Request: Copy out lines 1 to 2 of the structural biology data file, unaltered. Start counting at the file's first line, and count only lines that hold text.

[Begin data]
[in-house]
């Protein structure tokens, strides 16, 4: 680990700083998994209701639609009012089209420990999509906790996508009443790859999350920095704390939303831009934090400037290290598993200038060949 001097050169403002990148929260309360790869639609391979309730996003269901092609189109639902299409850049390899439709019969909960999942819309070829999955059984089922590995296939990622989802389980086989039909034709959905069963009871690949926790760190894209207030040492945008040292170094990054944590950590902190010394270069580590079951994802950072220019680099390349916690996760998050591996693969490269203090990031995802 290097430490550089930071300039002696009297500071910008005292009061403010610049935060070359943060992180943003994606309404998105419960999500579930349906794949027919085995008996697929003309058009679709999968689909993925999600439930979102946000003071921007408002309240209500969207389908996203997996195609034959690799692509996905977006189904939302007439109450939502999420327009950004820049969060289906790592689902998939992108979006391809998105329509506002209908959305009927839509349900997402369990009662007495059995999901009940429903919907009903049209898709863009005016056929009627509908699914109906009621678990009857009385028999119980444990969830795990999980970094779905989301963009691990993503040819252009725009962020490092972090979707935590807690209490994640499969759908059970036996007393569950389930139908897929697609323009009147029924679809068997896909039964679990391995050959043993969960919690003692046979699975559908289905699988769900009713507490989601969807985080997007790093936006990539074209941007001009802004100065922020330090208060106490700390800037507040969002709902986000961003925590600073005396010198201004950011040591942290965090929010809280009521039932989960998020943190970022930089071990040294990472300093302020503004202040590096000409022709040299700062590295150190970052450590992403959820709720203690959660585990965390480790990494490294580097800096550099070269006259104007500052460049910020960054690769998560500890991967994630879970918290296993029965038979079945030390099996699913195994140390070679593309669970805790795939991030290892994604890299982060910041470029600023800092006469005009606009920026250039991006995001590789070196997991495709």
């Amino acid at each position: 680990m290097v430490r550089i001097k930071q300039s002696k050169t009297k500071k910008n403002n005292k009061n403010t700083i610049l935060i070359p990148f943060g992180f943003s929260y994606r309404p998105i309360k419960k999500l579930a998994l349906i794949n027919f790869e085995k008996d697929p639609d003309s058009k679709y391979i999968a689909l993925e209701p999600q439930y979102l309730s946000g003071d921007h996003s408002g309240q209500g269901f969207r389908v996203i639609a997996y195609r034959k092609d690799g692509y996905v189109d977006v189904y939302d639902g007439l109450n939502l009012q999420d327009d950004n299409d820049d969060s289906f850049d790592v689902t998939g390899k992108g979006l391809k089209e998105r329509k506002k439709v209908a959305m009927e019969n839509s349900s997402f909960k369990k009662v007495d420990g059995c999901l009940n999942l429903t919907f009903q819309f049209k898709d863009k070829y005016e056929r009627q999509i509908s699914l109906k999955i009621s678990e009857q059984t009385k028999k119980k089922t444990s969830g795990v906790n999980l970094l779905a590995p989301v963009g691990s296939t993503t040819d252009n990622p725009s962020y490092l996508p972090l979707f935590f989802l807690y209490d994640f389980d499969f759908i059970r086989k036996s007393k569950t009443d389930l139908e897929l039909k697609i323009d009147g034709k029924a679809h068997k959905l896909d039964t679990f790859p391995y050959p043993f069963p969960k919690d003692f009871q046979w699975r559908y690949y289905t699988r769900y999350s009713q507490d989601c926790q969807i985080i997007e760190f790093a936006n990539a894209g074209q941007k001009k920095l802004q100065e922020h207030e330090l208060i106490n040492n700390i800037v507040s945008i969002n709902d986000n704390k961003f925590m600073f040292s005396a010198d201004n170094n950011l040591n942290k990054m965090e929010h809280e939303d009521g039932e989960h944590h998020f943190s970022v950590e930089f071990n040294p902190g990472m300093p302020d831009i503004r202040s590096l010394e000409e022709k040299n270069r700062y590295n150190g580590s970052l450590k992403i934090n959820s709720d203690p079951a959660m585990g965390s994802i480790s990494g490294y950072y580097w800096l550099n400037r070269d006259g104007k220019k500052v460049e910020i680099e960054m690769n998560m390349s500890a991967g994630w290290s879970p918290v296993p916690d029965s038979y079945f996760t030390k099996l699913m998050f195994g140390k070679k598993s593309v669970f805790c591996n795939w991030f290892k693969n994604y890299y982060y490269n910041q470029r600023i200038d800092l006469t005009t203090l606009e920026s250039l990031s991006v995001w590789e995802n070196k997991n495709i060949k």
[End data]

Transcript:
[in-house]
């Protein structure tokens, strides 16, 4: 680990700083998994209701639609009012089209420990999509906790996508009443790859999350920095704390939303831009934090400037290290598993200038060949 001097050169403002990148929260309360790869639609391979309730996003269901092609189109639902299409850049390899439709019969909960999942819309070829999955059984089922590995296939990622989802389980086989039909034709959905069963009871690949926790760190894209207030040492945008040292170094990054944590950590902190010394270069580590079951994802950072220019680099390349916690996760998050591996693969490269203090990031995802 290097430490550089930071300039002696009297500071910008005292009061403010610049935060070359943060992180943003994606309404998105419960999500579930349906794949027919085995008996697929003309058009679709999968689909993925999600439930979102946000003071921007408002309240209500969207389908996203997996195609034959690799692509996905977006189904939302007439109450939502999420327009950004820049969060289906790592689902998939992108979006391809998105329509506002209908959305009927839509349900997402369990009662007495059995999901009940429903919907009903049209898709863009005016056929009627509908699914109906009621678990009857009385028999119980444990969830795990999980970094779905989301963009691990993503040819252009725009962020490092972090979707935590807690209490994640499969759908059970036996007393569950389930139908897929697609323009009147029924679809068997896909039964679990391995050959043993969960919690003692046979699975559908289905699988769900009713507490989601969807985080997007790093936006990539074209941007001009802004100065922020330090208060106490700390800037507040969002709902986000961003925590600073005396010198201004950011040591942290965090929010809280009521039932989960998020943190970022930089071990040294990472300093302020503004202040590096000409022709040299700062590295150190970052450590992403959820709720203690959660585990965390480790990494490294580097800096550099070269006259104007500052460049910020960054690769998560500890991967994630879970918290296993029965038979079945030390099996699913195994140390070679593309669970805790795939991030290892994604890299982060910041470029600023800092006469005009606009920026250039991006995001590789070196997991495709």